Today the 21st climate summit of the UN has started in Paris. Unfortunately it’s overshadowed by the recent violent attacks that killed 130 innocent people. So security measures are very tight, and all actions of civil society organisations (CSOs) are cancelled. Yesterday big marches happened all over the world, but not in Paris – although a human chain was formed, and people left their shoes at the Place de la République. Very moving! No-one knows what will happen on December 12. Hundreds of thousands of people are/were expected in Paris, but officially the city is off limits. Hopefully people will join marches elsewhere in the world.
Our delegation at COP 21, under the category of ‘Faith Groups’, is larger than ever with more than 100 people. The delegation consists of men and women from ACT Alliance – i.e. the international umbrella of church aid and development organisations – the Lutheran World Federation (LWF) and the World Council of Churches (WCC). I am in the latter one. Apparently awareness about the climate problem is growing, also with people of faith: yesterday a petition with almost 1,8 million (!) signatories from faith communities all over the world was handed to UNFCCC Executive Secretary Christiana Figueres and Special Envoy of the French President for the Protection of the Planet, Nicolas Hulot. Archbishop Thabo Makgoba, ACT Alliance global climate ambassador, said: “People of faith urge all parties to constructively engage and agree a Paris deal applicable to all. Climate justice is a spiritual and moral issue.”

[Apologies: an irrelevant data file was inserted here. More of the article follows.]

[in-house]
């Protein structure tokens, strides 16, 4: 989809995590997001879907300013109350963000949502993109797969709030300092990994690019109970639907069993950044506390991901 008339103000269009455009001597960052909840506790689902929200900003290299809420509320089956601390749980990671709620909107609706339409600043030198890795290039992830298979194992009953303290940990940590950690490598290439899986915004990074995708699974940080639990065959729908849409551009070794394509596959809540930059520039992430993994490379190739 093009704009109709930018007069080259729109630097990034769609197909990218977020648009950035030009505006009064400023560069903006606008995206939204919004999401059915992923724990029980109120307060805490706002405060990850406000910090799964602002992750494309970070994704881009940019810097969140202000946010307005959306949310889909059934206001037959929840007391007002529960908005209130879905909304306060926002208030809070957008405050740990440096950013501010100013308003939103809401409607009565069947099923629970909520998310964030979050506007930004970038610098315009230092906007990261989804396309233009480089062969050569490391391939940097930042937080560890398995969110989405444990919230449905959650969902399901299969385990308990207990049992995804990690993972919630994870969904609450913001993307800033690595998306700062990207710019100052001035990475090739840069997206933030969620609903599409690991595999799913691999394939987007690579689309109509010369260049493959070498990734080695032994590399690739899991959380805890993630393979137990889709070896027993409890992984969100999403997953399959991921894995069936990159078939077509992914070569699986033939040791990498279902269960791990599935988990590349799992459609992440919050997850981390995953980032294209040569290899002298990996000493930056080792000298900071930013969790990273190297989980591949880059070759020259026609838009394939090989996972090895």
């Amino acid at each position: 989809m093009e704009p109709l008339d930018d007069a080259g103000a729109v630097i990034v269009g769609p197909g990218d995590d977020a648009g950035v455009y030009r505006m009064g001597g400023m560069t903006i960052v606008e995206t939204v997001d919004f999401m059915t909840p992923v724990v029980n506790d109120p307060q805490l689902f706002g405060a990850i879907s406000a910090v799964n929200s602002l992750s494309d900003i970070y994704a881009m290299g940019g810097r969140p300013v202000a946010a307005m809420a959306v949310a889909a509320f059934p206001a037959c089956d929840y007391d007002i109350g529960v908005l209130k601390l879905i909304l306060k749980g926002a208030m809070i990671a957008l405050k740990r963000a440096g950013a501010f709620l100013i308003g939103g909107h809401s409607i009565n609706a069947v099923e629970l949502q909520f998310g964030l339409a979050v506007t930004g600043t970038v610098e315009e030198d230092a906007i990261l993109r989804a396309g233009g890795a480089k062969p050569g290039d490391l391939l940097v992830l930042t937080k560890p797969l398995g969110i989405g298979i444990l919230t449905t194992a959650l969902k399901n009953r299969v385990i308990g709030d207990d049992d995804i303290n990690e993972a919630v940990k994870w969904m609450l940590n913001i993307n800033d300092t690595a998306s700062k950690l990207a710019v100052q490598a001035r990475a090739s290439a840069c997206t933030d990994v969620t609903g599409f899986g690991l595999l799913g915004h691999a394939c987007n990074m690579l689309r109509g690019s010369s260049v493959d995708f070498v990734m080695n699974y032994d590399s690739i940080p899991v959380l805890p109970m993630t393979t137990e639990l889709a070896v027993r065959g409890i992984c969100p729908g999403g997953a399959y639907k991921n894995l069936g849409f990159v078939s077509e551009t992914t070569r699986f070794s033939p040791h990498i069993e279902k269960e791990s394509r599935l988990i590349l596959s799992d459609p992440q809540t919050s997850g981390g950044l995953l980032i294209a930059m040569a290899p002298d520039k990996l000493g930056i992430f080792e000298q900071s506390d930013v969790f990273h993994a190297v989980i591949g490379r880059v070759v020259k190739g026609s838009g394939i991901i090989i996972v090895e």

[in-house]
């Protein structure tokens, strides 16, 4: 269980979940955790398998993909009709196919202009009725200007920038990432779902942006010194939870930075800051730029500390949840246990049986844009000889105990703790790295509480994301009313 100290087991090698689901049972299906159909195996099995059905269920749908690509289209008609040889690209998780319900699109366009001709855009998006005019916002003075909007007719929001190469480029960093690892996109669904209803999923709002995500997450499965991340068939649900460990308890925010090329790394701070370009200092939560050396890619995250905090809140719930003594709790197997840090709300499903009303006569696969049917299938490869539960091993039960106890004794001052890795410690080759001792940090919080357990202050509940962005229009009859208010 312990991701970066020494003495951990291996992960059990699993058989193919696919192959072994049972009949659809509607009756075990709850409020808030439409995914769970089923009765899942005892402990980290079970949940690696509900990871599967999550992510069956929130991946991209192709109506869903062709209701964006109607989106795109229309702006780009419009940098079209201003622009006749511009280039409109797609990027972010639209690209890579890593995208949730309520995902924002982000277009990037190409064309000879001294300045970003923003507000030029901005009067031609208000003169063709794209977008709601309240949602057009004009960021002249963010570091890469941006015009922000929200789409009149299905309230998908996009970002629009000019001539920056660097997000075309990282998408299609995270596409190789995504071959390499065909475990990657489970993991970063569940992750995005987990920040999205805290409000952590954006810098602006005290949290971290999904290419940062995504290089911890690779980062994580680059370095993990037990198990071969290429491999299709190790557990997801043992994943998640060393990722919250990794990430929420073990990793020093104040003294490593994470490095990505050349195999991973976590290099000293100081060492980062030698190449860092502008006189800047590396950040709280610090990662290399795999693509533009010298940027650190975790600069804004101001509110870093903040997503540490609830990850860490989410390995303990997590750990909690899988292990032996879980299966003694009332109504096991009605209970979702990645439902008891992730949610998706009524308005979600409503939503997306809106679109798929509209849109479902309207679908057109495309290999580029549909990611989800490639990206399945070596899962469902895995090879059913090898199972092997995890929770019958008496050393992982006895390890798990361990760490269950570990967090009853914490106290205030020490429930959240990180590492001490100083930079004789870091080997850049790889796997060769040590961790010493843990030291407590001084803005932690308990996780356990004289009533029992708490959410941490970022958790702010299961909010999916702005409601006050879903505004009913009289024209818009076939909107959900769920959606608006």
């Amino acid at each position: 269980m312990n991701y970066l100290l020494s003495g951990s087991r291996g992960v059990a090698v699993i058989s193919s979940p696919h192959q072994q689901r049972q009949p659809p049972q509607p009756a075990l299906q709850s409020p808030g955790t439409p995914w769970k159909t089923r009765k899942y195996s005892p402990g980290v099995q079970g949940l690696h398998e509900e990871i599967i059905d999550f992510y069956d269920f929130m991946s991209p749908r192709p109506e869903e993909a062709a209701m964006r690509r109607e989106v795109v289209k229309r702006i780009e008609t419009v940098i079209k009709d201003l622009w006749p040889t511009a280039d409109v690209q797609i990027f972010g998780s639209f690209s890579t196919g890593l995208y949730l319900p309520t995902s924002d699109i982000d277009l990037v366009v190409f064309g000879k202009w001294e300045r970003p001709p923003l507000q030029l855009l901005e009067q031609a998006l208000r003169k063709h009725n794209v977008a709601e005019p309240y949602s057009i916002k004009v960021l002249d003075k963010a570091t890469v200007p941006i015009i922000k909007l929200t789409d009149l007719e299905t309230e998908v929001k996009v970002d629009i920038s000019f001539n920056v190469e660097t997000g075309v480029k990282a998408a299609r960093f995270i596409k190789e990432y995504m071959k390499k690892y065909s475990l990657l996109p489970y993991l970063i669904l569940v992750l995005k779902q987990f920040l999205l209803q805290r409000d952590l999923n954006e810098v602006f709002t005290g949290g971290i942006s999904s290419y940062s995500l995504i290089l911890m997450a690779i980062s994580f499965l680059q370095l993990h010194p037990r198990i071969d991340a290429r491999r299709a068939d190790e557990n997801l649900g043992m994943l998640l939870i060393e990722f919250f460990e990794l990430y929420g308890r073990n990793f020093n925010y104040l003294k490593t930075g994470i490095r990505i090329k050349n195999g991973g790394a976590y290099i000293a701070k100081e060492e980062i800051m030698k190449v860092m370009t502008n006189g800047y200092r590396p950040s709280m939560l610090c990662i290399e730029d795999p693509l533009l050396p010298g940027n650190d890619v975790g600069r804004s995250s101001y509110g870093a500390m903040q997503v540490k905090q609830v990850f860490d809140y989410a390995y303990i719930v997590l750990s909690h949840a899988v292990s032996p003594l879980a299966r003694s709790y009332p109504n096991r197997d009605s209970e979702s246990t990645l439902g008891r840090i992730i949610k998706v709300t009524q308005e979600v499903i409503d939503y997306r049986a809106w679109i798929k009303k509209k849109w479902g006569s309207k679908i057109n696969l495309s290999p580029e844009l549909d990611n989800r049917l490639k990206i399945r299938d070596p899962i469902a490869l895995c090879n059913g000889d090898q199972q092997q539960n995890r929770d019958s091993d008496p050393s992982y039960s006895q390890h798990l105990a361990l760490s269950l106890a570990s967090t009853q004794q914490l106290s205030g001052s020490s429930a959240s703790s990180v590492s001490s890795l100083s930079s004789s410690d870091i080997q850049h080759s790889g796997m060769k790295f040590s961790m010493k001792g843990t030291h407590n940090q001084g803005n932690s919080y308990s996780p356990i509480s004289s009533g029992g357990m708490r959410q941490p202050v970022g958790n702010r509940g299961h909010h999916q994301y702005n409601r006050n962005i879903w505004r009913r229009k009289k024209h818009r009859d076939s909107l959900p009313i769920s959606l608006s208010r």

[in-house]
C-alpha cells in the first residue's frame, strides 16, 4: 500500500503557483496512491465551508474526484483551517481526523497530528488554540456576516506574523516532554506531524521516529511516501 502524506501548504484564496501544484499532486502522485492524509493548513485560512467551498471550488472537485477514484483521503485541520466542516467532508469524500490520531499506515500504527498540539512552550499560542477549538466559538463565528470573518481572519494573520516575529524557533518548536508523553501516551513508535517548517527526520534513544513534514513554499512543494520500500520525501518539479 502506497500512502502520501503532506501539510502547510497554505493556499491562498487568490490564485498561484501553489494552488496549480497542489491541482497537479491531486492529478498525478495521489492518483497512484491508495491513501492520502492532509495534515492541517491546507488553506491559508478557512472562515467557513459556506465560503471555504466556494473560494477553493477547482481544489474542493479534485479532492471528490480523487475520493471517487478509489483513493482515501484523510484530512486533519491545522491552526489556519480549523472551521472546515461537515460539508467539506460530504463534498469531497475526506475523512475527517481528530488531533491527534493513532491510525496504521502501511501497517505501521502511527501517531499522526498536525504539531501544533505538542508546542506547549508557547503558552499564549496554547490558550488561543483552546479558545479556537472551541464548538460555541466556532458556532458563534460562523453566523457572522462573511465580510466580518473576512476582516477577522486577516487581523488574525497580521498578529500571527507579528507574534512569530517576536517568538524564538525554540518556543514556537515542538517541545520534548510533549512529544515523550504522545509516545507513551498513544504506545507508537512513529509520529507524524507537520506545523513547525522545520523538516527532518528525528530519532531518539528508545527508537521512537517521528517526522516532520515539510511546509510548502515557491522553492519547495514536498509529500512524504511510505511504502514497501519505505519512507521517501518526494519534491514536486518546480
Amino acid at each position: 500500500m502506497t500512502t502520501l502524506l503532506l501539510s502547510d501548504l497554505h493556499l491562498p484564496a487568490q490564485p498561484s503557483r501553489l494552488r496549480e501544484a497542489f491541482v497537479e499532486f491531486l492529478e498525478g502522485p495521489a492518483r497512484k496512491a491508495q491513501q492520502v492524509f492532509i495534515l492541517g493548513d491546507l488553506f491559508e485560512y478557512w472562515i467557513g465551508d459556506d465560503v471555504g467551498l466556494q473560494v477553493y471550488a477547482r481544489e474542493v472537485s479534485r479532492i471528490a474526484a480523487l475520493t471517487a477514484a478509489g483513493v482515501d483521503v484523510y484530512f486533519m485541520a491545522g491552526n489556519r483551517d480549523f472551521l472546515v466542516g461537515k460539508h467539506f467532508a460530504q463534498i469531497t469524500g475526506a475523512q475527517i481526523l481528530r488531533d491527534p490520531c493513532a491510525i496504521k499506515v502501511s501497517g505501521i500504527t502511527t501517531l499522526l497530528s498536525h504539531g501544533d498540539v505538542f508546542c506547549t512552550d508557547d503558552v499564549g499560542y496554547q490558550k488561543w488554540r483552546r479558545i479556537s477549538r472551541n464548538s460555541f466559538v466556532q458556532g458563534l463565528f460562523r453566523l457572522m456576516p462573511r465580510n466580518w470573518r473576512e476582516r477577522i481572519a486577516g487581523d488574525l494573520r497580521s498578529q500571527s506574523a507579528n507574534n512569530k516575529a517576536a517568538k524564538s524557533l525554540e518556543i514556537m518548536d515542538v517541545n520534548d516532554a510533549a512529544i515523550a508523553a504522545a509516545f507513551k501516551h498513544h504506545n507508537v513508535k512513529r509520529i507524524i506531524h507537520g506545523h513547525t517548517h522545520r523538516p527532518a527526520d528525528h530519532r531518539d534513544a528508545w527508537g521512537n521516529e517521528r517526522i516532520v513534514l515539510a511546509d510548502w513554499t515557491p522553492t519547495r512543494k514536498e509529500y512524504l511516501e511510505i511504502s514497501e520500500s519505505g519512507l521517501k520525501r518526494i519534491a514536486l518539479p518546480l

The task of the ecumenical delegation itself is manyfold. First of all we observe what’s going on in order to inform our constituencies. So there is a lot of media activity. Secondly we offer a platform to those who have a weak voice or can’t speak out at UN conferences, such as indigenous peoples. Keep in mind the UN is a gathering of nation-states – indigenous peoples often do not feel represented by national governments, as they have their own way of organising themselves. But in many cases their land and way of living is being threatened by climate change. Thirdly many of us will engage in lobby work. Some do this as a daily job, others will focus specifically on what’s happening during the COP itself. Also we engage in interreligious co-operation, a.o. with a side event, and an ecumenical service.
What can we expect from this COP? There are hopeful signs that some kind of agreement will be reached. But the question is: will it be enough? Will governments worldwide finally accept the responsibility that comes with their position, and start acting? Personally I am not too optimistic that the outcome will be a kickstart for ‘deep decarbonisation’ around the world. Chances are that once again the joint effort will get stuck in words and be paralysed by the fight over who’s going to pay for what. Moreover: let’s hope that the international ‘war against terror’ will not draw funds away from what should be the ever increasing budget necessary to stop dangerous climate change. But let’s remain optimistic for now. The outlook is certainly better than in 2009 with the Kopenhagen summit.
30 November 2015